Ukrainian Deputy Defense Minister expressed hope that the 264 Ukrainian fighters evacuated from Azovstal steelworks in Mariupol will be exchanged for Russian prisoners of war.
Hanna Malyar’s comment at a briefing came after Russian State Duma Speaker Vyacheslav Volodin called the evacuated soldiers “criminals” who must be “brought to justice”. Volodin said the Azovstal fighters should be excluded from any future exchanges, according to Interfax.
Malyar said Volodin’s comments were a political statement “intended as internal propaganda”. She said that from Ukraine’s perspective, the operation to evacuate more soldiers from the steel mills and the process of negotiating the fate of those who have already come out are ongoing.
Ukraine’s Defense Ministry said earlier that the Ukrainian fighters – including 53 “seriously injured” – were transported from the factory on May 16 and taken to Russian-held territory and that efforts were underway to evacuate those still inside.
The Russian Defense Ministry said 256 Ukrainian fighters had “laid down their arms and surrendered”, 51 of them seriously injured.
Malyar said the seriously injured soldiers were taken to a hospital in Novoazovsk, while 211 others were evacuated through a humanitarian corridor to the town of Olenivka. Both areas are controlled by Kremlin-backed separatists.
Live briefing: Russia’s invasion of Ukraine
RFE/RL Live briefing gives you all the major developments on the invasion of Russia, how kyiv is fighting back, the plight of civilians and the Western reaction. For all of RFE/RL’s coverage of the war, click here.
Months of Russian bombardment reduced Mariupol to rubble and killed thousands of civilians before Ukraine ceded control of the strategic Sea of Azov port, where hundreds of soldiers and civilians had been locked up for weeks in underground bunkers in the sprawling industrial complex of Azovstal.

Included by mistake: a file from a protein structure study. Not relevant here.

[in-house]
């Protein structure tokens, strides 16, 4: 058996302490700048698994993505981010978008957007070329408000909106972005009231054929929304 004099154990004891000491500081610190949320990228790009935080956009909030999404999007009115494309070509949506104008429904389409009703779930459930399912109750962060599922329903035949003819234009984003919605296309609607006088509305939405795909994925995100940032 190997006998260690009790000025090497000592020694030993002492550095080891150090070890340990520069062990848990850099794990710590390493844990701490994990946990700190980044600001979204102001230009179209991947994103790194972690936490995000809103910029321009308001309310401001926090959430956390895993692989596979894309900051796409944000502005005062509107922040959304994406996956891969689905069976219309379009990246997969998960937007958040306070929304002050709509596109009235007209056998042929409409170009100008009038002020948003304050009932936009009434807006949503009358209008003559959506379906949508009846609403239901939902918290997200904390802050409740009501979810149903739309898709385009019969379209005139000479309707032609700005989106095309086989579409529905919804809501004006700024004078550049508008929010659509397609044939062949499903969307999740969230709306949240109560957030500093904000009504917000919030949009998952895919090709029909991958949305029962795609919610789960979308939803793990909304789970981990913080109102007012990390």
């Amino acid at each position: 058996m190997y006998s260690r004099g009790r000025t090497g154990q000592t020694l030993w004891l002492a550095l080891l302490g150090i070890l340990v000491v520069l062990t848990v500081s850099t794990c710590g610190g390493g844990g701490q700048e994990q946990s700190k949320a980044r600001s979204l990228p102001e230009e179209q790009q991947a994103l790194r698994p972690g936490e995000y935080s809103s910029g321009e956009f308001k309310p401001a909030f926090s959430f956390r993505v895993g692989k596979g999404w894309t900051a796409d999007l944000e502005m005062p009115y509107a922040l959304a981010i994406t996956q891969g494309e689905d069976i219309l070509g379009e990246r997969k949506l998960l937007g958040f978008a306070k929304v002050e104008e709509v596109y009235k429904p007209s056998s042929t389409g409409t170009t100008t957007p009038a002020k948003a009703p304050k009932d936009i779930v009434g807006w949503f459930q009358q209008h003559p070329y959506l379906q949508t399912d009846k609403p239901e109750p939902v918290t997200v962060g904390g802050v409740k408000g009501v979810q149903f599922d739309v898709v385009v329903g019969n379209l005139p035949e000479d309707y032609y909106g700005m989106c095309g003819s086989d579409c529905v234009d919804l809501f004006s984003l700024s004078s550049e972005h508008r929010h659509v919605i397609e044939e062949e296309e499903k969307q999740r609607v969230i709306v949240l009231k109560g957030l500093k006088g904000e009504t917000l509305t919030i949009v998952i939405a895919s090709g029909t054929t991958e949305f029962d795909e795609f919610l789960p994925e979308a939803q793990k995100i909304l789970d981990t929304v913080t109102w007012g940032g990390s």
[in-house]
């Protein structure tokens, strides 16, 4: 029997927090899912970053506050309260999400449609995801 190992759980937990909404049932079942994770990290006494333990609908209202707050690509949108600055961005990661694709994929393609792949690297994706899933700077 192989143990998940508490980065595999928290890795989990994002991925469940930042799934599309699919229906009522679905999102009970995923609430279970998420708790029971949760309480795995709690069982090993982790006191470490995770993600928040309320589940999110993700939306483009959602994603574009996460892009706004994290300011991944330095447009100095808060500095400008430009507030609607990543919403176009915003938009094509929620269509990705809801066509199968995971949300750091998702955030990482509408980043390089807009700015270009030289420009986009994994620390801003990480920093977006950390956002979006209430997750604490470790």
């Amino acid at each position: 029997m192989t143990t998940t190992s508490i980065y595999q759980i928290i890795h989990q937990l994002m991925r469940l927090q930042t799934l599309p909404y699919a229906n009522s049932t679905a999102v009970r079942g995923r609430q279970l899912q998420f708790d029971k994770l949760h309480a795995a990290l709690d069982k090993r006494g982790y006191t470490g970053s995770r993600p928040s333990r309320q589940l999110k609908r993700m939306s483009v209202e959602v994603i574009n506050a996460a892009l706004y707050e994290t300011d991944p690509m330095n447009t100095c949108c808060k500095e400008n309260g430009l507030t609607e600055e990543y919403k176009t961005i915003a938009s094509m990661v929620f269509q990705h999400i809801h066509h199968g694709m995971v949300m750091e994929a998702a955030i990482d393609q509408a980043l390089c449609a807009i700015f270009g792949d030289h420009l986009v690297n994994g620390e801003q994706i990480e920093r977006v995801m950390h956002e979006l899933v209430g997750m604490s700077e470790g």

While Russia called it a surrender, Ukraine said the plant garrison had successfully accomplished its mission to pin down Russian forces and called the defenders heroes.
“The ‘Mariupol’ garrison has fulfilled its combat mission,” the Ukrainian Armed Forces General Staff said in a May 17 statement.
“The Supreme Military Command ordered the commanders of the units stationed in Azovstal to save the lives of the personnel… The defenders of Mariupol are the heroes of our time,” the statement added.
In his nightly video address, Ukrainian President Volodymyr Zelensky said late May 16 that Ukrainian military and intelligence negotiators as well as the Red Cross and the United Nations orchestrated the evacuation.
“Ukraine needs its living heroes,” Zelenskiy said.
However, he warned that the Ukrainian fighters might not be released immediately, adding that negotiations over their release would require “delicacy and time”.
In Moscow, Kremlin spokesman Dmitry Peskov said on May 17 that Ukrainian fighters who “surrender” would be treated “in accordance with international standards”, and that Russian President Vladimir Putin had guaranteed it.
Russia’s Defense Ministry earlier announced a deal for the wounded to leave the steelworks for treatment in a separatist-held town, while kyiv said Ukrainian fighters would be swapped for captured Russian soldiers.
Ukraine’s military leadership said defenders of Azovstal forced Moscow to station some 20,000 troops in Mariupol, preventing them from quickly capturing other parts of the country.
While the evacuation of the last Ukrainian defenders from Mariupol marked a defeat for Ukraine, Russian shelling turned the port of around 400,000 pre-war residents into rubble and rendered it unusable.
Britain’s military intelligence said in its May 17 daily bulletin that Russia’s growing reliance on indiscriminate artillery bombardment in the conflict betrayed a limited ability to accurately identify targets and “a reluctance to risk flying regularly combat aircraft beyond its own front lines”.
The bulletin posted on Twitter indicates that in another theater of operations, the Chernihiv region north of kyiv, Russia’s heavy use of artillery destroyed or damaged around 3,500 buildings during its failed advance towards the Ukrainian capital.